that's all there is to it for them.

      When you come to find how essential the comfort of a well-kept home is to the bodily strength and good conditions, to a sound mind and spirit, and useful days, you will reverence the good housekeeper as I do above artist or poet, beauty or genius.

      by Alexandra Lynch on Sat Sep 15, 2012 at 10:42:55 PM PDT

      [ Parent ]

      •  I have to disagree with you here. (1+ / 0-)
        Recommended by:
        WB Reeves

        I know these women personally, so I know why they love the confederacy so much.  It isn't only theory to me.

        They love the age when anglos ruled and people of color knew their place. They would like to go back to the days of their youth when Texas practiced segregation and Spanish was forbidden in the schools.

        They also deny that chattel slavery had anything to do with the Civil War.

        WE NEVER FORGET Our Labor Martyrs: a project to honor the men, women and children who lost their lives in Freedom's Cause. For May: Martyrs of the San Diego Free Speech Fight, Spring 1912.

        by JayRaye on Sun Sep 16, 2012 at 07:01:59 AM PDT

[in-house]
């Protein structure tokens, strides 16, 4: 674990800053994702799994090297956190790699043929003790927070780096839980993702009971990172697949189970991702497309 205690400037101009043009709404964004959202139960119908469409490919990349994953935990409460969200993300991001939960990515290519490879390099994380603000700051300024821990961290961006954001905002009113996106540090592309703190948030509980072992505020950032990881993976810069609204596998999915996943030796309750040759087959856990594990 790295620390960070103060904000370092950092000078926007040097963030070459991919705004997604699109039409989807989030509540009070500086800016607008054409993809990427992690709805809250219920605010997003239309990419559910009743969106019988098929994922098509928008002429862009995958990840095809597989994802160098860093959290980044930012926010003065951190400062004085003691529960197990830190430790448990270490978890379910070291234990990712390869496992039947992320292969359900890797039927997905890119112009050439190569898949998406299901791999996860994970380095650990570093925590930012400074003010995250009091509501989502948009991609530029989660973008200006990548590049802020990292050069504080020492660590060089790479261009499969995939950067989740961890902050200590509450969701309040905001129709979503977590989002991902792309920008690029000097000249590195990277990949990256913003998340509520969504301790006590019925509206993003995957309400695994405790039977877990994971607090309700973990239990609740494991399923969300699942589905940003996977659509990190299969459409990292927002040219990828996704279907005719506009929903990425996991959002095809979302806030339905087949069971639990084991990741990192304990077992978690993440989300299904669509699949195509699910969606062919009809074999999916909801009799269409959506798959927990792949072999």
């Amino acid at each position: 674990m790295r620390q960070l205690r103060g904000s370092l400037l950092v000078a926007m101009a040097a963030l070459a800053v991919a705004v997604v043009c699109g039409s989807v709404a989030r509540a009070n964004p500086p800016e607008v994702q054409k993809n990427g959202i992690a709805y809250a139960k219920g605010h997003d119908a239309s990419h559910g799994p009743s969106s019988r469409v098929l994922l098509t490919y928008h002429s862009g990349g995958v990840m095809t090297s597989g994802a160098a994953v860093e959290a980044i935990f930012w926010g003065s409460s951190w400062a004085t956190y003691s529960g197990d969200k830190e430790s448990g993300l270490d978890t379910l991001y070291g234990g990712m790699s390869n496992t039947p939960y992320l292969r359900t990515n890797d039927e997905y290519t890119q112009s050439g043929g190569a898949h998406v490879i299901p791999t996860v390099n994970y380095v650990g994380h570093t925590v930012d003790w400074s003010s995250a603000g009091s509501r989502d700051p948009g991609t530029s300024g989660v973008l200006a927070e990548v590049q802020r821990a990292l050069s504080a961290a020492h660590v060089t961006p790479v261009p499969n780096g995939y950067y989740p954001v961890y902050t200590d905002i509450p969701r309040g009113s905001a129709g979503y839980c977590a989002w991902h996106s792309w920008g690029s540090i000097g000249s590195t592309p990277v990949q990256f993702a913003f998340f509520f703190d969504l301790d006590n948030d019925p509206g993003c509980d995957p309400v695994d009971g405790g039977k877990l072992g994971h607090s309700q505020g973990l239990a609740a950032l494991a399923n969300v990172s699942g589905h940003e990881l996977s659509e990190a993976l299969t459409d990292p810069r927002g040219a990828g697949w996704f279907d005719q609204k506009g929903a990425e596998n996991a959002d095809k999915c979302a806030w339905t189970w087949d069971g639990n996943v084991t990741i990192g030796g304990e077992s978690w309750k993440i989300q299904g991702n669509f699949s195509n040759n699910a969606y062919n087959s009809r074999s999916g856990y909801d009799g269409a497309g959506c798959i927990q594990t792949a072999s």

[ Parent ]

  •  I have book to recommend (0+ / 0-)

    there are several in the series, including Atlanta.   This one focuses on Chattanooga during the late summer to the winter of 1863.

    It is called Echoes of Battle: The Struggle for Chattanooga.  The book is a collection of letters, diaries, photos and articles from people who were there during the time.   Many are first hand accounts from soldiers.  

    Some of the recollections I enjoyed were how the soldiers traded goods across picket lines.  Another one was a two year old baby girl wandered out from behind the CSA's picket to a dangerous zone.  The Feds picked her up gave her sugar and love, many men cried for they missed their families.  Finally, a white flag went up and they brought the little girl safely to her uncle who had been given to her by the girl's father to take back home.  The uncle cried when he got the child back and said he could not ever shoot them.  

    There are lots of good stories relating to the cuts to nearly nothing in the rations - a piece of sausage, a saltine and a candle for the day, etc...  The soldiers will make light of it when the candle gets removed from the rations, by wondering "how they are suppose to eat all this without a candle?"

    Also, loved the Rebs accounts of what happened during the opening of the cracker line.  Longstreet should have known this would happen and had more reinforcement.